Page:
Meanwhile, the concentration of the poorest sections of the working class in jobs like retail, restaurants, tourism, hospitality and other hard-hit in-person services has led to a more permanent downturn in employment. A study from the Harvard affiliated Opportunity Insights research group found in October of last year that lower-income Americans, making less than $27,000 a year, remained stuck at a 20 percent lower employment rate than prior to the pandemic. Higher paid workers, above $60,000 a year, had just begun to return to pre-pandemic levels. These official employment statistics, however, do not consider those who have altogether given up looking for work, estimated at above 4 million people in the United States.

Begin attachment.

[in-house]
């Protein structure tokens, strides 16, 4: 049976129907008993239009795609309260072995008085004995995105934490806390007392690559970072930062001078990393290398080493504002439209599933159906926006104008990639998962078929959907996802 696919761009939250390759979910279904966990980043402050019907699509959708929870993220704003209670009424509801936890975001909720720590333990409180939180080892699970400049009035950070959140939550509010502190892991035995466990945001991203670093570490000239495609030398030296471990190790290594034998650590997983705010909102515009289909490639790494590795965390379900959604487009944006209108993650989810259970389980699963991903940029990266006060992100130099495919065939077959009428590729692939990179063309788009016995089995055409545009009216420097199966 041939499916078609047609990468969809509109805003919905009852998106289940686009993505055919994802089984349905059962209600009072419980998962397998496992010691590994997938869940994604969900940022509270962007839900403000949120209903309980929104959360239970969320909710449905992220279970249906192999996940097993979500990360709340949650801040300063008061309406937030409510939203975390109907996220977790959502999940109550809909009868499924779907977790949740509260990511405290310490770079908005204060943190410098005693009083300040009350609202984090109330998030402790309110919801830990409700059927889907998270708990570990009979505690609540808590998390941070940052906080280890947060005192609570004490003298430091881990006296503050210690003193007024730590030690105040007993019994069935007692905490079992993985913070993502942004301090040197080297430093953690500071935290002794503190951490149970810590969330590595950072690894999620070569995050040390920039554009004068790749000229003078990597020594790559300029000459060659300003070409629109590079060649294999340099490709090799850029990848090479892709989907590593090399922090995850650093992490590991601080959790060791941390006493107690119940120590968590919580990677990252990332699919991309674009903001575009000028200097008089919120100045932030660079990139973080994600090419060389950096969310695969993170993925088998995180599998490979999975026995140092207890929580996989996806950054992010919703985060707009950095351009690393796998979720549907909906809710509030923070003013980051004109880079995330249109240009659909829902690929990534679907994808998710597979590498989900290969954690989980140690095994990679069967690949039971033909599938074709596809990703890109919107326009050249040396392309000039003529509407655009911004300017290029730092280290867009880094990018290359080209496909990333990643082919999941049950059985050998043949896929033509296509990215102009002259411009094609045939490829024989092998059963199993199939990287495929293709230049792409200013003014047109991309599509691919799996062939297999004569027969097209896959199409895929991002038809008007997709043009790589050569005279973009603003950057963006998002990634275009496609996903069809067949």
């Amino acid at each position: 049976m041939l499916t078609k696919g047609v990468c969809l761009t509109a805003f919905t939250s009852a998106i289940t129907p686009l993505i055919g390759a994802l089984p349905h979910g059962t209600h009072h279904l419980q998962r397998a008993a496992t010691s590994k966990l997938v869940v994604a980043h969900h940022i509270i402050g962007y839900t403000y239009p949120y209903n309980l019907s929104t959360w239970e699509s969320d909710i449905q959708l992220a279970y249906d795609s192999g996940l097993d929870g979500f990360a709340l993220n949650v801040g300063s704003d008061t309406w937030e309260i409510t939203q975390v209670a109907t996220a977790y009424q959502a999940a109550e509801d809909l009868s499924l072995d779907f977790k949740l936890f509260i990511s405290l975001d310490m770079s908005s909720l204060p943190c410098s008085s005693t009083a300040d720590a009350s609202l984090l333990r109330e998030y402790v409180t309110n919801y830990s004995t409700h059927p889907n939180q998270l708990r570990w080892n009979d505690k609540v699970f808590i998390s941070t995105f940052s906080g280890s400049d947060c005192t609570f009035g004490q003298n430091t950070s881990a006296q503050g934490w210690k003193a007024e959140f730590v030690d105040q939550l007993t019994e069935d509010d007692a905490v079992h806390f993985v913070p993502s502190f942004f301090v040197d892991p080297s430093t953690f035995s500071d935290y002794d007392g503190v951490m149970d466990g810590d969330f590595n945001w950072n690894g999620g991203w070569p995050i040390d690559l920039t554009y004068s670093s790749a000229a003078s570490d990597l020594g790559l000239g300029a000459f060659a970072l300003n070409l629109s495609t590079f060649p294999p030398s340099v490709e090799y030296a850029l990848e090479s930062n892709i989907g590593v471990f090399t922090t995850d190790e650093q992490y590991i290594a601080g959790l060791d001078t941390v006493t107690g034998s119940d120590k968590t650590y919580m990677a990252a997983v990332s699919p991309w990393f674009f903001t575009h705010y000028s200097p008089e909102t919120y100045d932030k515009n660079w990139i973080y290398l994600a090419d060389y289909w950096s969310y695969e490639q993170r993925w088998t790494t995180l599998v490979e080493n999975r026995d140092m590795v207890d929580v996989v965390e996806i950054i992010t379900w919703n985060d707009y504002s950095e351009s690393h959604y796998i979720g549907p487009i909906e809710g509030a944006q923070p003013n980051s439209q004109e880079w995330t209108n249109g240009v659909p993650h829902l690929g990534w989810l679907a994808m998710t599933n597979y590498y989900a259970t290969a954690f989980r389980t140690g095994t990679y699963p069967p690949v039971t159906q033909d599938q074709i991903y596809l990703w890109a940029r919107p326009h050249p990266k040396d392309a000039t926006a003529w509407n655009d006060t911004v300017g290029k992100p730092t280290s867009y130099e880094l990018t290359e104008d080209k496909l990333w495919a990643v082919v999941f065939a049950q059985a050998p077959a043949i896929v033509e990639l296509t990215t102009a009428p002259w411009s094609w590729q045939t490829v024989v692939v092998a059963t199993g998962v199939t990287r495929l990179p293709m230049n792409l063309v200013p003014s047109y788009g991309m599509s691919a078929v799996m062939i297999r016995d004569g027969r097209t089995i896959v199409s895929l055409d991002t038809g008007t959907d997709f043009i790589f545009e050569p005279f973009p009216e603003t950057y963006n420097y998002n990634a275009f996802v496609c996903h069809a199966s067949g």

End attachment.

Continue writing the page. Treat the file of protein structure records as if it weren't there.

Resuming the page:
Globally, Bloomberg estimates that 150 million people who had, in the previous decade, joined the global “middle class,” a term which refers to workers making between $10 and $20 a day, had been pushed back into a lower pay bracket by the pandemic.
Workers around the world are therefore being hit by two forces: rising prices and lowered wages. This combination is a recipe for misery and social explosion.
However, while the broad mass of the world’s population is caught between these forces, those who rule society, in whichever country they call home, are being launched to new heights. The collective wealth of the world’s billionaires increased by more than 60 percent last year, from $8 trillion to $13.1 trillion. While the bottom half of Americans, some 164 million people, captured just 4 percent of the wealth made in 2020, the wealthiest 10 percent captured 70 percent of it, according to the US Federal Reserve.